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Three Ways To Unclog A Toilet This Holiday Season

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The house is alive with music, laughter and lights. Uncle Eddie is doing his best impression of The Grinch and Grandpa is entertaining the kids with a slightly off-key rendition of Grandma Got Run Over by a Reindeer (while shooting pointed looks at Grandma herself).  Suddenly, in the middle of your festive celebration, a shout rings out: "The toilet won't flush!" It's a sentiment that can ruin any celebration, but fortunately, there's often an easy fix. If you're finding yourself short a commode this holiday season, here are the steps you need to take to remedy the situation:

Start With the Easiest Fix

Before you dial up an emergency plumber, do your level best to fix the problem yourself. Generally, this can be accomplished with nothing more than a plunger. There are plenty of plungers on the market but they generally fall into one of three categories: the cup, the flange or the accordion.

  • Cup plungers are by far the most common, often available from "$1 or less" stores. These plungers resemble their name – a cup. While they're great at unstopping a sink, they're not so good at unclogging toilets due to the inability to maintain an adequate seal.
  • Flange plungers are a bit better at toilet triage. They've got a rubber flap that unfolds from the main cup, allowing for a tighter seal and better suction. A flange plunger is an all-purpose tool, since the flap that makes it so fantastic for toilets will easily fold back up into the cup, allowing it to plunge sinks once more.
  • An accordion plunger has a smaller cup but a larger receptacle, providing more air to suction with while still keeping the part that comes into contact with the toilet relatively small. However, this plunger won't pull double duty: accordion plungers are best suited to toilets alone.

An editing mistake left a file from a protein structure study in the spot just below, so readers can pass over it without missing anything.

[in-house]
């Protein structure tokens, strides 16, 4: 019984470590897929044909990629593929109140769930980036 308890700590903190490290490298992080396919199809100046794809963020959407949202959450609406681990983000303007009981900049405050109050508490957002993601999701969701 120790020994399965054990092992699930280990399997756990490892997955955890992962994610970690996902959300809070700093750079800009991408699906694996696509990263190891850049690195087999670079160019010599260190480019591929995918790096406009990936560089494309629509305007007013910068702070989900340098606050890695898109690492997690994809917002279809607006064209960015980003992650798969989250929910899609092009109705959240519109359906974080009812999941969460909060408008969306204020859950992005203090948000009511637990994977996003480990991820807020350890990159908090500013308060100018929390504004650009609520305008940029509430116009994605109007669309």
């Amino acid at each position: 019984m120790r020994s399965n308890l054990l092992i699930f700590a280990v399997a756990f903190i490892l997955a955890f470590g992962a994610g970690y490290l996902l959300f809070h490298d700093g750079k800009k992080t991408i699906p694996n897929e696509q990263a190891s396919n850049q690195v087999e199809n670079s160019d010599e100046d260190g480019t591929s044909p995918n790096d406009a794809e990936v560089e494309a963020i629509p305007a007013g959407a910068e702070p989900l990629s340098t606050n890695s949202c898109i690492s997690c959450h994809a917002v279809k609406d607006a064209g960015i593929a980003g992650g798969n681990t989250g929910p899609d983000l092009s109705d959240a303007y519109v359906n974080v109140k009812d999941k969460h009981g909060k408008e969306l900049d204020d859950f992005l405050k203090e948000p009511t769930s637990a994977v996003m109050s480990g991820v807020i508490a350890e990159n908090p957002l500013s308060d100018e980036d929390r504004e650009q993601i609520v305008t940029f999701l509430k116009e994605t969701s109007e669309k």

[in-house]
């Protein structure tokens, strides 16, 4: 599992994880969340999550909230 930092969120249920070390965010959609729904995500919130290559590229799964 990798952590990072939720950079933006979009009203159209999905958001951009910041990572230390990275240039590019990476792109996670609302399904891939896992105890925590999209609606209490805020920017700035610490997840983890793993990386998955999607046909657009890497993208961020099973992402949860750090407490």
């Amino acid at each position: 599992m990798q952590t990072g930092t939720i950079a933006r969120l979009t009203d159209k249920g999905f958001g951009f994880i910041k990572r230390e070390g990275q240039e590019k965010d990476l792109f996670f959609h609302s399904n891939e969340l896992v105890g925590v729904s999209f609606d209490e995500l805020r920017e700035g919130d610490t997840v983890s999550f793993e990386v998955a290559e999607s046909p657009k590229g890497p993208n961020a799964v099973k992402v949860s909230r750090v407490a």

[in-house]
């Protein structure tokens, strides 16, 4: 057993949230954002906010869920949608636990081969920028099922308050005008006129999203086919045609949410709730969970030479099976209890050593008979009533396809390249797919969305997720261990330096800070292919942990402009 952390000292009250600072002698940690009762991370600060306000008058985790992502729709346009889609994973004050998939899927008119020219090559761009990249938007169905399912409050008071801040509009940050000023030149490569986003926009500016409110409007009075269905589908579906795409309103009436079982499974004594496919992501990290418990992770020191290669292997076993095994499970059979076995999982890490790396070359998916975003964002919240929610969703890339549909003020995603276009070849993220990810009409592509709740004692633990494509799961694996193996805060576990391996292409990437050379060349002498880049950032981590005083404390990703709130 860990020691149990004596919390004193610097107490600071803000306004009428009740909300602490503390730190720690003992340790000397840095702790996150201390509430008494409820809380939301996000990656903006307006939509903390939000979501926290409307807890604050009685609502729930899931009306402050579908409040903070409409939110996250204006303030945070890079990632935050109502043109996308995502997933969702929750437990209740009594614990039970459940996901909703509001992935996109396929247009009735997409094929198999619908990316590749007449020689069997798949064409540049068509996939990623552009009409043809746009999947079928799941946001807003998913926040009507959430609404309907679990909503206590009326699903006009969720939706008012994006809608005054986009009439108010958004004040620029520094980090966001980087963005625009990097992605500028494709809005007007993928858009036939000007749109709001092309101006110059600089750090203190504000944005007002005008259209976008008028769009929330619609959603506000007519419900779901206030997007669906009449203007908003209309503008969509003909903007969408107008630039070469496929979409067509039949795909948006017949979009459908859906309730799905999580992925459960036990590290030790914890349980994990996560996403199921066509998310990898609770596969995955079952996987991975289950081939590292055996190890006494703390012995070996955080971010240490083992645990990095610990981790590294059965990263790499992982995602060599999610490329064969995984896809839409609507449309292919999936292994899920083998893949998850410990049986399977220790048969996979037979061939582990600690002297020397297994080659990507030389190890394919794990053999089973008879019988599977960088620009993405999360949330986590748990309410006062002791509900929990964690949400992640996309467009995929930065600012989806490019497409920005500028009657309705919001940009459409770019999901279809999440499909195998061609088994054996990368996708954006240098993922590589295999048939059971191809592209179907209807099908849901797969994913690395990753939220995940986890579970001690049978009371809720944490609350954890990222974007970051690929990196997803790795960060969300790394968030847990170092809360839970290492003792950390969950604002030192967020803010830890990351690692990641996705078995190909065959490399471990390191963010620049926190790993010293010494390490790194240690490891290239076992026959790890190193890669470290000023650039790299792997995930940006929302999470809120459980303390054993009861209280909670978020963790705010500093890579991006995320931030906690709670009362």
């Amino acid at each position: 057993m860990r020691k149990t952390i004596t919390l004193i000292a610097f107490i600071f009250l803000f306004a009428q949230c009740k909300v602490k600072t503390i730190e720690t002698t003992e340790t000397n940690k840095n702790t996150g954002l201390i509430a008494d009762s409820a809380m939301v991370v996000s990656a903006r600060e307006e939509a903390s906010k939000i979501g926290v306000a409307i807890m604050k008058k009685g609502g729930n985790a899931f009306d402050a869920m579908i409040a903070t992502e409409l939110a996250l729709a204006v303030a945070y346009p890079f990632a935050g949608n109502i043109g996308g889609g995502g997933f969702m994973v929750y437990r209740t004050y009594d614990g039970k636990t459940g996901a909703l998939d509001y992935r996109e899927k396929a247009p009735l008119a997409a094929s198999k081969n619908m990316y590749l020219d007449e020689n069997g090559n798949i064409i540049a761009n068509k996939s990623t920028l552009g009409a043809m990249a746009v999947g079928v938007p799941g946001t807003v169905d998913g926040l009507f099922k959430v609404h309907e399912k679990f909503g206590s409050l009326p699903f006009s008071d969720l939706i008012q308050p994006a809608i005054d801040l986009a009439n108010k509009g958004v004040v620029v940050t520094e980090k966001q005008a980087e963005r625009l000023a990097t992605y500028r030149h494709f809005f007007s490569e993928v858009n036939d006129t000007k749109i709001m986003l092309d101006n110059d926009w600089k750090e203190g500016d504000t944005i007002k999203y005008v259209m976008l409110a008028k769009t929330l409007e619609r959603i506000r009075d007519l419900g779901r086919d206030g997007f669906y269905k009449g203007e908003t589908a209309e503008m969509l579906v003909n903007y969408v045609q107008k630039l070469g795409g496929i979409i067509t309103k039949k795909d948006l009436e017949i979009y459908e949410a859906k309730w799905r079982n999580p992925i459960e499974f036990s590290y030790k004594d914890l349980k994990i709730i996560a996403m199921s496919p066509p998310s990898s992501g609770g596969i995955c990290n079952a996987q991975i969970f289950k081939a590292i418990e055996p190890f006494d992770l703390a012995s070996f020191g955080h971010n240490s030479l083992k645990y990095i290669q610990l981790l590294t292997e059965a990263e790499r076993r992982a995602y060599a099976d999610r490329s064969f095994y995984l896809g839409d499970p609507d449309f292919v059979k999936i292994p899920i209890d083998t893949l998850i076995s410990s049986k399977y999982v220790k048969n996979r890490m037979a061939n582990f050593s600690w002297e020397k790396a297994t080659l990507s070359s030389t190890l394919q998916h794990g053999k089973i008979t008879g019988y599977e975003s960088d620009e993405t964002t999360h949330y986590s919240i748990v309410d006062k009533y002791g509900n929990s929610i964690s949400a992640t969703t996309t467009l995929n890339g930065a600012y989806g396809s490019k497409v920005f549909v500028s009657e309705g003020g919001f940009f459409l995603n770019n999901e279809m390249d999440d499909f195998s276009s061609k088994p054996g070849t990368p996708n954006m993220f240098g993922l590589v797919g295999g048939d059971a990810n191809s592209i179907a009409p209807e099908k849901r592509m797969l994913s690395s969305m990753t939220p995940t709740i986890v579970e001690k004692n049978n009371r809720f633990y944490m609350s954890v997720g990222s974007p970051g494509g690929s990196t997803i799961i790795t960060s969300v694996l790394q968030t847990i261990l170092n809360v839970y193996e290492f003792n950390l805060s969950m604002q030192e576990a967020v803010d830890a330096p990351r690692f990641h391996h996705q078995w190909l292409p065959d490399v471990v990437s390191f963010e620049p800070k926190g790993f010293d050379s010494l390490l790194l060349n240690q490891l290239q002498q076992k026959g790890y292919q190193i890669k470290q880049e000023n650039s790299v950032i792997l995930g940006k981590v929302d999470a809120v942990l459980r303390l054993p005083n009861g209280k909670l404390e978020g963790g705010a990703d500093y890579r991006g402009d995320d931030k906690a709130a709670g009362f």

In an emergency, any plunger is better than none, so work with what you've got. It's important to have enough standing water in the bowl to fully cover the head of the plunger. Once you've achieved a good seal, adopt a two-handed grip on the handle and do your best.

It doesn't really matter if the clog is pushed down the drain or sucked up to the top; the important thing is that it moves somewhere.

Try a Snake

If plunging doesn't work, you're going to have to bring out the big guns. A plumbing snake, sometimes called an auger, consists of a flexible cable designed to "snake" its way down into your system with the use of a hand crank, hopefully breaking up the troublesome clog along the way.

You'll need to get the cable all the way down into the recesses of the toilet. While attempting this method, you should only be able to see the housing of the auger. Begin turning the hand crank to get the cable further down your plumbing system.

With snakes, there is no such thing as "lefty loosey, righty tighty." Crank until you can't crank anymore and then reverse direction to keep your snake going down.

Once you've reached the end of your rope (both literally and figuratively), slowly pull the cable back out. Try an experimental flush: if everything looks good, flush a few more times to ensure that the clog has "gone out to sea" and resume regular use of the toilet.

Call a Plumber

If your ministrations with plungers and augers have failed, you'll need a plumber to get your jolly holiday back on track. A 24 hour emergency plumber can be a huge help for those late-night disasters, but if you've got an extra bathroom and some time to spare, you may be able to save some money by waiting until morning.

The holidays are a time to gather with friends and family but unfortunately, all those extra guests can put a strain on your plumbing system. When you know how to react to common toilet drain disasters, you'll be prepared for whatever comes your way. For more help or information, contact a company like Custom Comfort.


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